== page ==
Pubdate: Fri, 23 Dec 2011
Source: Kamloops Daily News (CN BC)
Copyright: 2011 Kamloops Daily News
Cited: Stop the Violence BC:


The Health Officers of B.C. is among groups backing a call for the 
legalization of marijuana as public policy healthier than the status quo.

A new report by the Stop the Violence B.C., a coalition of health, 
academic and justice experts, was released Thursday to demonstrate the 
failure of current anti-drug policy.

It uses government-funded data to show that cannabis trends are 
thriving, despite decades of huge cash injections to law enforcement 
agencies in both Canada and the U.S.

"If the goal is to reduce the availability of marijuana, it's clearly 
been a dramatic failure," said Dr. Evan Wood, a founding member of the 
coalition and director at the B.C. Centre for Excellence in HIV-AIDS. 
"By every metric, the government's own data has shown this policy has 
clearly not achieved its stated objective."

The report, How Not To Protect Community Health and Safety, is being 
released as the federal Conservatives' omnibus crime bill - which 
toughens penalties for growing and possessing pot - heads towards 
speedy passage into law.

Those measures will continue to drive policy in the wrong direction 
when what government should be going is regulating and taxing cannabis 
under a comprehensive public health framework, the coalition contends.

A spokeswoman for the federal justice minister was unequivocal: "Our 
government has no intention to decriminalize or legalize marijuana," 
said Julie Di Mambro.

Among the groups supporting the initiative to legalize marijuana is 
the 90-member Health Officer's Council of B.C., which includes current 
and retired medical health officers and other physicians.

Dr. Paul Hasselback, a former Interior Health medical officer who 
chairs the council, said experts are not asserting the drug is safe, 
but that policy as it stands puts the public at even greater risk.

"We need to acknowledge that our current approach to some of our 
substance-use policies is perhaps not as evidence-based as it should 
be," he said.

"We need to be proceeding to a dialogue that keeps the public's health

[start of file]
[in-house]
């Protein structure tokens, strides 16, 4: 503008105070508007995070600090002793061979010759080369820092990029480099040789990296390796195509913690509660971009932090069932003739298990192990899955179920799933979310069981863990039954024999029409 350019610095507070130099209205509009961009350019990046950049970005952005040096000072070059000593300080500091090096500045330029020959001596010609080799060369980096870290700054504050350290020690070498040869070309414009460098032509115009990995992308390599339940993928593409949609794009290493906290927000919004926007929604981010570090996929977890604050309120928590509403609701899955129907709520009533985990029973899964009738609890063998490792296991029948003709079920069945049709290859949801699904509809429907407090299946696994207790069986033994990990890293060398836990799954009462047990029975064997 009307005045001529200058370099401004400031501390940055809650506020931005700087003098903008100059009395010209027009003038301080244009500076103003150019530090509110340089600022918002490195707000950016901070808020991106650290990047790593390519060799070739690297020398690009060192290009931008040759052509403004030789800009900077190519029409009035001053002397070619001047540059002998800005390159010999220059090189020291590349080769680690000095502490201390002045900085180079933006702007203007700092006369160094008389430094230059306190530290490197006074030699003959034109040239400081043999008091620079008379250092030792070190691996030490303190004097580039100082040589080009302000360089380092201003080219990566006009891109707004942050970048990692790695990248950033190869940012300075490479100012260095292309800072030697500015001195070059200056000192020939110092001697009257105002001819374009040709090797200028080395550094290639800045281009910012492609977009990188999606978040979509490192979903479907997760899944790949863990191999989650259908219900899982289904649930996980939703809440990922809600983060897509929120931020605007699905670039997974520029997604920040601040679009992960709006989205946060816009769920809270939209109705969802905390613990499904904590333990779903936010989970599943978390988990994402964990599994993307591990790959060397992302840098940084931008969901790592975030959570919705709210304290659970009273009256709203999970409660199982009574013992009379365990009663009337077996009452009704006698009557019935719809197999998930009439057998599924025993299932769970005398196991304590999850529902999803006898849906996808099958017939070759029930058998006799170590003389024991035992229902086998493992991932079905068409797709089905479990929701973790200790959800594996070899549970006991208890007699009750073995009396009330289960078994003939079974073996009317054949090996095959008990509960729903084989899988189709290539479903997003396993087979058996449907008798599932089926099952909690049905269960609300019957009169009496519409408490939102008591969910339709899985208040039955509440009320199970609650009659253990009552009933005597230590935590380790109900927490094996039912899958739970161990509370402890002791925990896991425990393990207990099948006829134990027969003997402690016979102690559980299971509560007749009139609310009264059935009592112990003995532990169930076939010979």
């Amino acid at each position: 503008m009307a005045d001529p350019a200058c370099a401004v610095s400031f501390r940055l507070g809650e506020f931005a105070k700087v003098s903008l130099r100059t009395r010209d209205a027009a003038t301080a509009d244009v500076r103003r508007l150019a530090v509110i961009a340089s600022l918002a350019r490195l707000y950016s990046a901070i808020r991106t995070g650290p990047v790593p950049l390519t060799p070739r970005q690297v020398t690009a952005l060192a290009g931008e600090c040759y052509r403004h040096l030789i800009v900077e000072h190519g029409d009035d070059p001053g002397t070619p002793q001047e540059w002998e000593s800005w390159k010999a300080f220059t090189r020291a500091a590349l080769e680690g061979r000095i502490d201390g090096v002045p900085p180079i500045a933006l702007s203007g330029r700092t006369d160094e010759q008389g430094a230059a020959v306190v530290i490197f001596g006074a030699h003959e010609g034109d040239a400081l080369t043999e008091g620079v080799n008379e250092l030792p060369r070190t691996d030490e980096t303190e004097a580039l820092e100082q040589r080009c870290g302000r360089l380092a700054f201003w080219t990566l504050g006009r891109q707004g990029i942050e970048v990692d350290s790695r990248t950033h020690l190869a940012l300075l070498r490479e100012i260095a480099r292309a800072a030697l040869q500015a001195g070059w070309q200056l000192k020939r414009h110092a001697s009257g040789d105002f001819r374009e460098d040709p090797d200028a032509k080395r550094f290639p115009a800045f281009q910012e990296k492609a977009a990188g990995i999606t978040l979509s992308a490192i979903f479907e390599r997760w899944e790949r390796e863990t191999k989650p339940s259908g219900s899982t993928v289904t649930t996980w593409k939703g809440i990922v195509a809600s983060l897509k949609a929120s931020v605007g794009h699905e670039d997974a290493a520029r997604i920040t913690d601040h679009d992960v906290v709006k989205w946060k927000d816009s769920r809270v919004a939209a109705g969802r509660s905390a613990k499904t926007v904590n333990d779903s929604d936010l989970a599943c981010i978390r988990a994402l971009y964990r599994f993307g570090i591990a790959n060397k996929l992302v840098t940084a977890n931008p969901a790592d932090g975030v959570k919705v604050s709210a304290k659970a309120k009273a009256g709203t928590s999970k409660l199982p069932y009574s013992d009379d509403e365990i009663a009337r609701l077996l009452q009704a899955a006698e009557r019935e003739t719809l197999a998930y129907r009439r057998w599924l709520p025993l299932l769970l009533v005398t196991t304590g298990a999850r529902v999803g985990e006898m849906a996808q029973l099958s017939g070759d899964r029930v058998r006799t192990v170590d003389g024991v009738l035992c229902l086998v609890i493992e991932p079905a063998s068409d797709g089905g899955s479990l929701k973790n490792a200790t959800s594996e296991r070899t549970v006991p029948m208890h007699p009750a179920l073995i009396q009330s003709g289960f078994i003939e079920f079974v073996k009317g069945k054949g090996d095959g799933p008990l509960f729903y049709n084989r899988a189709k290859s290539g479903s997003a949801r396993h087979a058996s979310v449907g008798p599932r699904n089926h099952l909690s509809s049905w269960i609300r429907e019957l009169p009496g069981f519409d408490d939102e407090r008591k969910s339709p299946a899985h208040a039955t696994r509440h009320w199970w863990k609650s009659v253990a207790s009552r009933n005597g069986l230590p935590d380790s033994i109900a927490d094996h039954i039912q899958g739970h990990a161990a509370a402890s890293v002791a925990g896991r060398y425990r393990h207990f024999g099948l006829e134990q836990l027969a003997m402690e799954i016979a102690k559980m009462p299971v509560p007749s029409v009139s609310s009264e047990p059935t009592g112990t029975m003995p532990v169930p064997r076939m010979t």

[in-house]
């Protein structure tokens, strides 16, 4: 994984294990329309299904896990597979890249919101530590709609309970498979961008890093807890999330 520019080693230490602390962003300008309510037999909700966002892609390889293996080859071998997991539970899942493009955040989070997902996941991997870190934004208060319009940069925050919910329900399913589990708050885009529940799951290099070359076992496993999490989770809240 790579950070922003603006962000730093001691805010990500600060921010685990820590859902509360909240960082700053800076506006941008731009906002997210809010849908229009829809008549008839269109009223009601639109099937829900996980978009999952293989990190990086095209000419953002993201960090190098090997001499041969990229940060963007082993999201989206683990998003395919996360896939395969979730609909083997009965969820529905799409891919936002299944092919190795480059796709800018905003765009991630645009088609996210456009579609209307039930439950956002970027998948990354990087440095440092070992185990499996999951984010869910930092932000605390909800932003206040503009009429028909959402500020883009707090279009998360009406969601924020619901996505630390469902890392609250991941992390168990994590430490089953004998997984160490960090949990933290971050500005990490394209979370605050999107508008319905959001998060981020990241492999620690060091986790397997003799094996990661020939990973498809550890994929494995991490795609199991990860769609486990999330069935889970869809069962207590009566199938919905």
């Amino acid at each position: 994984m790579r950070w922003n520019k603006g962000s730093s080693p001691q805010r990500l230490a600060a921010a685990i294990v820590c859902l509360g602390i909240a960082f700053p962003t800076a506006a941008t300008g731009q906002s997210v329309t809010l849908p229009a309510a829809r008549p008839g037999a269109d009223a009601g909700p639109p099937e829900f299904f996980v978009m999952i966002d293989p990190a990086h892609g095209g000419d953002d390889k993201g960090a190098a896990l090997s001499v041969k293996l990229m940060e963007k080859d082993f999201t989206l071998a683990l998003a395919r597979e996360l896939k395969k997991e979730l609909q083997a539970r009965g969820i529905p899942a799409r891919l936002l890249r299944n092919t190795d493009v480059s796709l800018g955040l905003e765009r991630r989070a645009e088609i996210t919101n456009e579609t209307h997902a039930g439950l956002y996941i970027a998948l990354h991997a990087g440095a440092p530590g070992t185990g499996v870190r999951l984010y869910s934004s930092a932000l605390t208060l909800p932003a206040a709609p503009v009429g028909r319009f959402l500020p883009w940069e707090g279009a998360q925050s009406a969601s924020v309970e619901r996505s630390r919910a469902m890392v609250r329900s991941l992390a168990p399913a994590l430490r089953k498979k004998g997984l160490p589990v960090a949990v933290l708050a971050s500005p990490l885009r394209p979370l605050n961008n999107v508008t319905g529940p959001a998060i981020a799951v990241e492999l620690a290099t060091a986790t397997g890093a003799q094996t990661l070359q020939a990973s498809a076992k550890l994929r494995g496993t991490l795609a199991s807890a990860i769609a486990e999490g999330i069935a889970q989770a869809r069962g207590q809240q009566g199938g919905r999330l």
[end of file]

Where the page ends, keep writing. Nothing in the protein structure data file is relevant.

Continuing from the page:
as one of the prime drivers in the decision-making process."

Hasselback noted that, unlike widely used substances such as alcohol 
and tobacco, officials cannot prescribe measures for safe use of 
cannabis because it's illegal. The public is wary of the dangers of 
drinking and driving, he added, but there is little knowledge or 
research around using pot and driving for the same reason.

Arrests and cannabis seizures soared when anti-drug funding jumped, 
according to available data presented in the report, but none of the 
other anticipated impacts materialized.

Since 2007, the majority of at least $260 million in funding against 
drugs from Ottawa has been allocated to policing. Between 1990 to 
2009, arrests have increased by 70 per cent.

Meanwhile, the parallel U.S. budget has increased from $1.5 billion in 
1981 to $18 billion in 2002.

Arrests jumped there by 160 per cent between 1990 and 2009, while pot 
seizures more than quadrupled.

But at the same time, prevalence of cannabis use rose.

The Canadian Alcohol and Drug Use Monitoring Survey showed 27 per cent 
of B.C. youth between 15 and 24 smoked weed at least once in the previous year.

In Ontario, the number of high school students using pot doubled from 
fewer than 10 per cent in 1991 to more than 20 per cent in 2009.

In the U.S., use climbed about eight per cent among Grade 12 students.

"It's just so clear that organized crime has absolutely overwhelmed 
these law enforcement efforts with the price of marijuana going down 
dramatically . . . (and) the potency has gone up astronomically," Wood said.
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MAP posted-by: Richard R Smith Jr.